He said that the training material recovered from Al Qaida and information gathered from some of their captured operatives have convinced the world law enforcement community that the terrorist outfit has had plans to use chemical and biological weapons in their actions.

"Nobody really knows when Al Qaida will strike with chemical or biological weapons but it is just a matter of time before the terrorists believe they are ready," he said, adding that the only restraints the terrorists were facing was the technical complexity of operating them properly and effectively.

Justifying the fears of bioterrorism, Noble said: "In Iraq there have been no fewer than three chlorine bomb attacks, targeting innocent civilians, in the recent past. It is not difficult to imagine these attacks being extended from chemical to biological."


The Interpol, of course, having much more of a reputation to uphold than pretty much any other intelligence agency besides maybe Mossad, coming out with a warning about bioterror should carry some weight.

I know the rabid left (and I am not implicating all leftist or social democratic parties or people here!) like to believe that all terrorist warnings are fictions of the Bush administration, but I think Interpol is just a tad bit removed from US politicking.

I imagine Al Queda bioterror attacks will be largely simplistic in nature - infecting water supplies and crops and such Either that or they will be fairly harmless but big and showy, which is always the terrorist's preference...

You only need a small amount of anthrax in a powder substrate to give the desired effect, I can an imagine an IUD exploding in a crowded market, only no big explosion, just a bunch of white powder everywhere. I think 1 part per 1000 anthrax to baking powder or whatever will certainly make a few people sick.

I hereby coin the term "powder bomb." You saw it in print here first, folks!

Saturday, March 17, 2007

H5N1 Report Round-Up

Hey folks! Sorry it's been a long little while since I updated. As I am a college student, the past two weeks have been midterm hell. So, you can expect another little pause near the second week of May, as well... heh.

While I have been studying and writing about a billion papers H5N1 has been pretty active. I assume you go to other sources for your bird flu news when I'm not regularly updating, and I tend to only report on fairly interesting news anyway (new infections, new deaths...), so a lot of this may be redundant...

Indonesia was going to give it's H5N1 samples to the WHO, but has recently decided that it will not do so after all, and will not share it's bird flu samples. This came a few days before the country confirmed its 65th death from H5N1.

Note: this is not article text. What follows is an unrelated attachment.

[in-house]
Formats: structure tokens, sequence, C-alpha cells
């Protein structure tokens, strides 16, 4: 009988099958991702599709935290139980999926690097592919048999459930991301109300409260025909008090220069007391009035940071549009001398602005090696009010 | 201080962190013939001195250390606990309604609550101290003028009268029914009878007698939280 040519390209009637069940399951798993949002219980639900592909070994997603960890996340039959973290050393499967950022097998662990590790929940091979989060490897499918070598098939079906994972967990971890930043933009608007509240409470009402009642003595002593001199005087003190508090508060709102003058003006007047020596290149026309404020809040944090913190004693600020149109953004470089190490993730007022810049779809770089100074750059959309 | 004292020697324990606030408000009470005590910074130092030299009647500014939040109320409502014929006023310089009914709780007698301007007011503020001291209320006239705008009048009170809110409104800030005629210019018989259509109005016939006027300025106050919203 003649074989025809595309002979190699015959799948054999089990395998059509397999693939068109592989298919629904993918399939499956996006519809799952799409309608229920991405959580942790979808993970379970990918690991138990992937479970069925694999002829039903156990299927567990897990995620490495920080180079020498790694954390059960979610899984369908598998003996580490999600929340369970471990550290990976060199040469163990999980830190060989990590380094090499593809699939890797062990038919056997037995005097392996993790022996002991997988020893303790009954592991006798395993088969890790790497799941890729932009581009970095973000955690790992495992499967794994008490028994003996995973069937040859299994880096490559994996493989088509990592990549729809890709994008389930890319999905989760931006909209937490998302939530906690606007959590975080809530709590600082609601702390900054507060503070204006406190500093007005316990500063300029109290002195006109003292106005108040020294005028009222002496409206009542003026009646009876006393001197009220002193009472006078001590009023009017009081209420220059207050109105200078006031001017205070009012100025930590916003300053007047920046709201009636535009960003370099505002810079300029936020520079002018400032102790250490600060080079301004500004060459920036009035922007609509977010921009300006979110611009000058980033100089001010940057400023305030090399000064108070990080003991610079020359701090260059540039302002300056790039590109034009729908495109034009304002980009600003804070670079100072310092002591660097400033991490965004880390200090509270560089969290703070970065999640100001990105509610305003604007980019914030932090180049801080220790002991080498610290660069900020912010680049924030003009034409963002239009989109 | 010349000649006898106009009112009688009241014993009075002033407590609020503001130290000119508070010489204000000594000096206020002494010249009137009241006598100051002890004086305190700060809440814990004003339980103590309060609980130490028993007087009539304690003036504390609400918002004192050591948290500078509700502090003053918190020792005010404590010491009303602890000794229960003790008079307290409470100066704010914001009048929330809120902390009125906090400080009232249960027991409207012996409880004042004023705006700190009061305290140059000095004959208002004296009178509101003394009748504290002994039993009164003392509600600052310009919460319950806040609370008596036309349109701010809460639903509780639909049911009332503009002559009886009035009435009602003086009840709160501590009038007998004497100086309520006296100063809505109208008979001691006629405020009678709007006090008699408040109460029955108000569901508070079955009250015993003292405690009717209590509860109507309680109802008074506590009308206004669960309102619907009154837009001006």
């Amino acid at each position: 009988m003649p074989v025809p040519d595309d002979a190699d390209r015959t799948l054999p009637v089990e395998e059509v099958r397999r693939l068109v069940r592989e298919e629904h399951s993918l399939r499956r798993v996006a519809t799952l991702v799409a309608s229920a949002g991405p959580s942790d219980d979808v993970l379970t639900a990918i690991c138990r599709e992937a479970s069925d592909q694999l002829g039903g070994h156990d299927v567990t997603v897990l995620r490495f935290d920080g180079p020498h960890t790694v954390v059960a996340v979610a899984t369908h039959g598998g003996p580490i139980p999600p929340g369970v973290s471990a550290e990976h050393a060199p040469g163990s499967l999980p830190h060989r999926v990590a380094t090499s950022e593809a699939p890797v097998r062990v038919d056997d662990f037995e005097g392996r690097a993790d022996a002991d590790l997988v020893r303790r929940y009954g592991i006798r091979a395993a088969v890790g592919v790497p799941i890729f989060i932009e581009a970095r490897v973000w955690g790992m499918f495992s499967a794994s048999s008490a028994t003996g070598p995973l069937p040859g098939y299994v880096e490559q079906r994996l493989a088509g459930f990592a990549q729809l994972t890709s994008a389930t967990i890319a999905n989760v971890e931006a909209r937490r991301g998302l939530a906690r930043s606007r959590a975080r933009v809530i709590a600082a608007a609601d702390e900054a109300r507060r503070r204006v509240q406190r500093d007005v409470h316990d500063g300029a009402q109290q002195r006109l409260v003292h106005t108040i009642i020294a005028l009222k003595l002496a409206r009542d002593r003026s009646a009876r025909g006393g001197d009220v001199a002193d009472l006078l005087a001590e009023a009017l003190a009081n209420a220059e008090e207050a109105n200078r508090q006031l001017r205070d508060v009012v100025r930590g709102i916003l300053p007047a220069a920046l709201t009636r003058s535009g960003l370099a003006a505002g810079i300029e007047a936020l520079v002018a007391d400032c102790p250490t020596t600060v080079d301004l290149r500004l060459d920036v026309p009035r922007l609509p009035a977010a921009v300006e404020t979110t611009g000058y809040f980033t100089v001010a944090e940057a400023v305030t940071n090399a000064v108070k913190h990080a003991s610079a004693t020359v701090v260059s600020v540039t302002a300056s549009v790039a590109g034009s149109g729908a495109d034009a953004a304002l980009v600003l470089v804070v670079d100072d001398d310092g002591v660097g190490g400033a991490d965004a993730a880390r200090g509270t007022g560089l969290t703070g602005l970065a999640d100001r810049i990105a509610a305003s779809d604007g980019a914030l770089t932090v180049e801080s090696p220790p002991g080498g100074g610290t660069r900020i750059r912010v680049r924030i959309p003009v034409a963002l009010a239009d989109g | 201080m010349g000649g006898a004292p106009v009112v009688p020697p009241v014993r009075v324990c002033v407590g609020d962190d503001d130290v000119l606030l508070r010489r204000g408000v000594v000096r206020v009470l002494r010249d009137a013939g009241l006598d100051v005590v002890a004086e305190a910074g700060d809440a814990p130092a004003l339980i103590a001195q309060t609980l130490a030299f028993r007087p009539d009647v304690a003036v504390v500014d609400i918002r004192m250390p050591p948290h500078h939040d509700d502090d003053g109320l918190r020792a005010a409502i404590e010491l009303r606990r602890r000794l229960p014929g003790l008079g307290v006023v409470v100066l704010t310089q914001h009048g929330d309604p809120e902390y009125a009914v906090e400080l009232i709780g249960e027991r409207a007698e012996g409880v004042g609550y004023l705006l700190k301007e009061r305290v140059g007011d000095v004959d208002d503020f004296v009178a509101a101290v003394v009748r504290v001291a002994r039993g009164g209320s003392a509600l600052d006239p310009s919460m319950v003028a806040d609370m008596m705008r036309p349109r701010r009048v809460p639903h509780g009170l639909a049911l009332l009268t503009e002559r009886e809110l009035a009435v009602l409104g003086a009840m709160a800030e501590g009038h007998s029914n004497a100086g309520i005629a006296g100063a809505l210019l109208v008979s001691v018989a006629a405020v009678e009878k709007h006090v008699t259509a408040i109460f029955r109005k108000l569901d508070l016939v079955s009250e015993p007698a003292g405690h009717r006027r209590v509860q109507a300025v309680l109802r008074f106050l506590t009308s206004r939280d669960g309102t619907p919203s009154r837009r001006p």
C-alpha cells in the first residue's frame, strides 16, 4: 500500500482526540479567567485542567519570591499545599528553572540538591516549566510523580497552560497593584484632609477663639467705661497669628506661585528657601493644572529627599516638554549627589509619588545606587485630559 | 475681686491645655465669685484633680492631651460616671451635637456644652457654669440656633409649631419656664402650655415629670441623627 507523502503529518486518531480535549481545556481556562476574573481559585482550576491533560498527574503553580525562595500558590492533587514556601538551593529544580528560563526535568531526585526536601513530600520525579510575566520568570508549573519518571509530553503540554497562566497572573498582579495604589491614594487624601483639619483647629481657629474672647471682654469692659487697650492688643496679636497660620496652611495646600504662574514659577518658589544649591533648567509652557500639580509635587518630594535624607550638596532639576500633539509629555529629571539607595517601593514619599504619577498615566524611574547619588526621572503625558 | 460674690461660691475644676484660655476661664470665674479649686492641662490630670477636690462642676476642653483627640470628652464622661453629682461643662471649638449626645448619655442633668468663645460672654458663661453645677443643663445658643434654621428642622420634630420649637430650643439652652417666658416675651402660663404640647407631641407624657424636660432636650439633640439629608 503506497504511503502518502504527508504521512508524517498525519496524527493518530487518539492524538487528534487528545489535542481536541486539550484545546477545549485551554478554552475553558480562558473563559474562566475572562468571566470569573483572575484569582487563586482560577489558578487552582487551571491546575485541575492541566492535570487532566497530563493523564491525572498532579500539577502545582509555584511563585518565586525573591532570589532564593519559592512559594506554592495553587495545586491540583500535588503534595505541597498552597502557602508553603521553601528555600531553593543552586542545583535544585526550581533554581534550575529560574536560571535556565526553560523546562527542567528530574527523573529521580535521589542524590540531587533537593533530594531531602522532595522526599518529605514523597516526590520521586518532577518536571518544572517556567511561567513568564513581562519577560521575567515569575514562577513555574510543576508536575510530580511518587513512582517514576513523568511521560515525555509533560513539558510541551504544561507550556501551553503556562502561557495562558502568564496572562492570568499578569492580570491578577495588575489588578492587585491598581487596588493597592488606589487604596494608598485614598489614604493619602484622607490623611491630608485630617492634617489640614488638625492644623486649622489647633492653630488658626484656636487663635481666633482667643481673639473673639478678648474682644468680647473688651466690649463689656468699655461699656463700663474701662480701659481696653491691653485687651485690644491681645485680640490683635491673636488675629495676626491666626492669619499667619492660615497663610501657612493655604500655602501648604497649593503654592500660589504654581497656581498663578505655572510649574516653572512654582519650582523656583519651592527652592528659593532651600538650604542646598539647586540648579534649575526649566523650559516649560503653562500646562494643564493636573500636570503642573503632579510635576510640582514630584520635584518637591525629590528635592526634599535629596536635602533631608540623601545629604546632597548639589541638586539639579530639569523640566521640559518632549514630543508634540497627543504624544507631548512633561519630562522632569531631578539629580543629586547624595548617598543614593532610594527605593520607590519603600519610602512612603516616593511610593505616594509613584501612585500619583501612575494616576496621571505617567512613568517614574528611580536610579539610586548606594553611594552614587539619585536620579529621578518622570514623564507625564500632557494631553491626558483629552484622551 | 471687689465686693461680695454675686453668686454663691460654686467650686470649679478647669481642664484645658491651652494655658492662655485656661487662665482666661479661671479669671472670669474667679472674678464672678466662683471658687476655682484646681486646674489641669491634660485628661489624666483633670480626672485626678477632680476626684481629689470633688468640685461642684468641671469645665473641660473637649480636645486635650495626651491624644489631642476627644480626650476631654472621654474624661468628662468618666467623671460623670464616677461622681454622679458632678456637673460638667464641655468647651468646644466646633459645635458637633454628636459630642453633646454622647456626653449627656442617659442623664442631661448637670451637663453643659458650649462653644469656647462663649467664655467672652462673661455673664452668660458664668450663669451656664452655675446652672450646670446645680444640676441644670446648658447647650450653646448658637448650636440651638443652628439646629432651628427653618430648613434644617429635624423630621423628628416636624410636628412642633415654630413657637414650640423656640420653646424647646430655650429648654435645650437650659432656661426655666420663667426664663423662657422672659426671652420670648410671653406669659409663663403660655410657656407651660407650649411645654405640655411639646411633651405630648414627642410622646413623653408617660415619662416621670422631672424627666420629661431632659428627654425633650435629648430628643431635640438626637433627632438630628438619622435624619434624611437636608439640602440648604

Right, of course there's no interest to take a look at the strain that has killed the most people worldwide besides to use it for exploitative pharmaceuticals. Indonesia, your rhetoric rings hollow and your political games will only result in the death of more of your people!

Aside from Indonesia, Egypt has also confirmed new H5N1 infections. Seemingly out of the woodwork, H5N1 has also hit Laos and Kuwait. All this now in Mid-March, well out of the flu season.

In the humor section, the deputy administrator of the USDA-ARS made a fairly boneheaded statement (in a Scientific American article), referring to H5N1 entering the US via migratory fowl:

It is unlikely that a sick bird would be able to carry the deadly H5N1 avian influenza virus into the United States through the Pacific and Atlantic flyways, U.S. officials said on Wednesday.

"The distance may be too long for a (sick) bird to get that far," Steve Kappes, deputy administrator at the U.S. Agriculture Department's Agricultural Research Service, told reporters at a briefing on bird flu.

It's as if he didn't know that wild birds are CARRIERS of H5N1 and do not usually show signs of the illness or are killed by it! That would be ridiculous to assume, though, as I'm sure the administration of the USDA are very intelligent and aware of how biological and ecological systems work, as well as the current state of the bird flu situation...

Scientific American seemed to be unaware of this basic fact as well, unless this esteemed scientific journal (er, pop-sci trash) believes that a chicken in any state of health has a chance of crossing the Atlantic ocean.

Well, I hope that's made up somewhat for my hiatus in posting. My bioterror and conspiracy round-up will be sure to follow tomorrow or the next day. Its my spring break coming up this week so I'm sure I will inundate you all with biological minutiae as I have no money and thus will be bored as hell.

Take care!

Saturday, March 03, 2007

China Confirms New Human H5N1 Infection

From CBS News:

"A farmer in southeast China has contracted the deadly H5N1 strain of bird flu, state media reported Thursday.

Xinhua News Agency said it was China's first human case of bird flu since Jan. 10, when the government said a 37-year-old farmer in Anhui province in eastern China had contracted bird flu but had recovered.

In the latest case, in coastal Fujian province, Xinhua said a 44-year-old farmer with the surname Li was diagnosed on Feb. 18 after he developed a fever and began coughing.

Xinhua said tests by the provincial disease control and prevention center showed Li had been infected with the H5N1 virus strain and that the Chinese Center for Disease Control and Prevention confirmed the result on Feb. 27.

The report did not say whether the farmer worked with poultry or whether infected birds were found."


China waited 12 days to report this news. Maybe in two weeks we'll get to find out whether he died or not.

Also note how amazingly detailed the report was! "Farmer has the bird flu." What farm? Was it a poultry farm???

The lack of information and delay in reporting is just a little suspect, I think. Watch this turn out to be a pig farmer.

Year of the pig, indeed!